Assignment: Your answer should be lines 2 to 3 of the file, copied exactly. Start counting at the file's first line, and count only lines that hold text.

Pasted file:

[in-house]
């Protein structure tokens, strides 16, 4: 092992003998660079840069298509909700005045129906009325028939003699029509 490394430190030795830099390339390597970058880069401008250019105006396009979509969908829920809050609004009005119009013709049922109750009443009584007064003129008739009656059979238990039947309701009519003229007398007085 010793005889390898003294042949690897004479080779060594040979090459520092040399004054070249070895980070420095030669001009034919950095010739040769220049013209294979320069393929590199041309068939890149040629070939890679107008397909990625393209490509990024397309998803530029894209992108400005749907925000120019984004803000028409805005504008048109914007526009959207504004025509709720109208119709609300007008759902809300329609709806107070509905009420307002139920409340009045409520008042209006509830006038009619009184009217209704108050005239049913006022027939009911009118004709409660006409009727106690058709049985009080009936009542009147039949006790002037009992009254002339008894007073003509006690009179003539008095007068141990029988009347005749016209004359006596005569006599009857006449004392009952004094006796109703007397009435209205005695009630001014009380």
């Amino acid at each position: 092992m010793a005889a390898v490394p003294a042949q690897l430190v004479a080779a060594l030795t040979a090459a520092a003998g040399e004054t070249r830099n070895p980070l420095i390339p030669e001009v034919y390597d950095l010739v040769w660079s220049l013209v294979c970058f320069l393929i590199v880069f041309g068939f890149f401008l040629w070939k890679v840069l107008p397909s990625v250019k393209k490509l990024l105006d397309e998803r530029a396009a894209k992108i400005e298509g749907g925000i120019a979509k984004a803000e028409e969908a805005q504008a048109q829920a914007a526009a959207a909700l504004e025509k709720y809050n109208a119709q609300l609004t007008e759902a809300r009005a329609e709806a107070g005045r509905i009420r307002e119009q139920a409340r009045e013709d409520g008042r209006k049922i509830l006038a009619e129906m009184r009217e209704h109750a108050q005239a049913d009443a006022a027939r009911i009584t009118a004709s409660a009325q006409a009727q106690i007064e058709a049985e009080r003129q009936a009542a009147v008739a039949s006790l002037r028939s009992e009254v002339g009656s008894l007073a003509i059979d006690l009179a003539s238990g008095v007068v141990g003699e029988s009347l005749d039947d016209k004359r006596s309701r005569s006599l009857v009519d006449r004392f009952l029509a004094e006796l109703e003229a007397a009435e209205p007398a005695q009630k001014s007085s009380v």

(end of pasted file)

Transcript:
């Protein structure tokens, strides 16, 4: 092992003998660079840069298509909700005045129906009325028939003699029509 490394430190030795830099390339390597970058880069401008250019105006396009979509969908829920809050609004009005119009013709049922109750009443009584007064003129008739009656059979238990039947309701009519003229007398007085 010793005889390898003294042949690897004479080779060594040979090459520092040399004054070249070895980070420095030669001009034919950095010739040769220049013209294979320069393929590199041309068939890149040629070939890679107008397909990625393209490509990024397309998803530029894209992108400005749907925000120019984004803000028409805005504008048109914007526009959207504004025509709720109208119709609300007008759902809300329609709806107070509905009420307002139920409340009045409520008042209006509830006038009619009184009217209704108050005239049913006022027939009911009118004709409660006409009727106690058709049985009080009936009542009147039949006790002037009992009254002339008894007073003509006690009179003539008095007068141990029988009347005749016209004359006596005569006599009857006449004392009952004094006796109703007397009435209205005695009630001014009380």
């Amino acid at each position: 092992m010793a005889a390898v490394p003294a042949q690897l430190v004479a080779a060594l030795t040979a090459a520092a003998g040399e004054t070249r830099n070895p980070l420095i390339p030669e001009v034919y390597d950095l010739v040769w660079s220049l013209v294979c970058f320069l393929i590199v880069f041309g068939f890149f401008l040629w070939k890679v840069l107008p397909s990625v250019k393209k490509l990024l105006d397309e998803r530029a396009a894209k992108i400005e298509g749907g925000i120019a979509k984004a803000e028409e969908a805005q504008a048109q829920a914007a526009a959207a909700l504004e025509k709720y809050n109208a119709q609300l609004t007008e759902a809300r009005a329609e709806a107070g005045r509905i009420r307002e119009q139920a409340r009045e013709d409520g008042r209006k049922i509830l006038a009619e129906m009184r009217e209704h109750a108050q005239a049913d009443a006022a027939r009911i009584t009118a004709s409660a009325q006409a009727q106690i007064e058709a049985e009080r003129q009936a009542a009147v008739a039949s006790l002037r028939s009992e009254v002339g009656s008894l007073a003509i059979d006690l009179a003539s238990g008095v007068v141990g003699e029988s009347l005749d039947d016209k004359r006596s309701r005569s006599l009857v009519d006449r004392f009952l029509a004094e006796l109703e003229a007397a009435e209205p007398a005695q009630k001014s007085s009380v």